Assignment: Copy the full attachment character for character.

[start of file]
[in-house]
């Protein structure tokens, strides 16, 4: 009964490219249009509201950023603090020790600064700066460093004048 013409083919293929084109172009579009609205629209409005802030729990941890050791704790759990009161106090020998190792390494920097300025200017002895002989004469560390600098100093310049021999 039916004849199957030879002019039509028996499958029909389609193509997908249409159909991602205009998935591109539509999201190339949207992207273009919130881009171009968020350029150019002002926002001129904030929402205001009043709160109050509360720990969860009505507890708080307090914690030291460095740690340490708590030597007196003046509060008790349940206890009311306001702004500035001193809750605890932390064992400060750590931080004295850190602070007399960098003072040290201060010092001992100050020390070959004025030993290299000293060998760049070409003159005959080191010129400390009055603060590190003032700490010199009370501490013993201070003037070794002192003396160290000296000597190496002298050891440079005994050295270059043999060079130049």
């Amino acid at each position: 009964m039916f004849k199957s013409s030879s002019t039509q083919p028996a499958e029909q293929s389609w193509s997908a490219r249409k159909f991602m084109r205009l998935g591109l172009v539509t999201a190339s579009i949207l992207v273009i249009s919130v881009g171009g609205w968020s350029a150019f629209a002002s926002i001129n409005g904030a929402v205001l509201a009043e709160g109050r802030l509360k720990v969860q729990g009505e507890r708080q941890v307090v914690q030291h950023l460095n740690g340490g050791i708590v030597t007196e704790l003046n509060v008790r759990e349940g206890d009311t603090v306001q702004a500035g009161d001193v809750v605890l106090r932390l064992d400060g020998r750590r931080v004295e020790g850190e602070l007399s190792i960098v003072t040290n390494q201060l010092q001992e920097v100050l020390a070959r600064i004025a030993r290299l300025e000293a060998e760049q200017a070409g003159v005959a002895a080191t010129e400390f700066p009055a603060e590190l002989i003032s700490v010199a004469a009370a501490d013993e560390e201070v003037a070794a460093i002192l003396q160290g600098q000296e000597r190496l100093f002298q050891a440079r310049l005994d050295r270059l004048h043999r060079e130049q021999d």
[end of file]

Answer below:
[in-house]
């Protein structure tokens, strides 16, 4: 009964490219249009509201950023603090020790600064700066460093004048 013409083919293929084109172009579009609205629209409005802030729990941890050791704790759990009161106090020998190792390494920097300025200017002895002989004469560390600098100093310049021999 039916004849199957030879002019039509028996499958029909389609193509997908249409159909991602205009998935591109539509999201190339949207992207273009919130881009171009968020350029150019002002926002001129904030929402205001009043709160109050509360720990969860009505507890708080307090914690030291460095740690340490708590030597007196003046509060008790349940206890009311306001702004500035001193809750605890932390064992400060750590931080004295850190602070007399960098003072040290201060010092001992100050020390070959004025030993290299000293060998760049070409003159005959080191010129400390009055603060590190003032700490010199009370501490013993201070003037070794002192003396160290000296000597190496002298050891440079005994050295270059043999060079130049």
């Amino acid at each position: 009964m039916f004849k199957s013409s030879s002019t039509q083919p028996a499958e029909q293929s389609w193509s997908a490219r249409k159909f991602m084109r205009l998935g591109l172009v539509t999201a190339s579009i949207l992207v273009i249009s919130v881009g171009g609205w968020s350029a150019f629209a002002s926002i001129n409005g904030a929402v205001l509201a009043e709160g109050r802030l509360k720990v969860q729990g009505e507890r708080q941890v307090v914690q030291h950023l460095n740690g340490g050791i708590v030597t007196e704790l003046n509060v008790r759990e349940g206890d009311t603090v306001q702004a500035g009161d001193v809750v605890l106090r932390l064992d400060g020998r750590r931080v004295e020790g850190e602070l007399s190792i960098v003072t040290n390494q201060l010092q001992e920097v100050l020390a070959r600064i004025a030993r290299l300025e000293a060998e760049q200017a070409g003159v005959a002895a080191t010129e400390f700066p009055a603060e590190l002989i003032s700490v010199a004469a009370a501490d013993e560390e201070v003037a070794a460093i002192l003396q160290g600098q000296e000597r190496l100093f002298q050891a440079r310049l005994d050295r270059l004048h043999r060079e130049q021999d």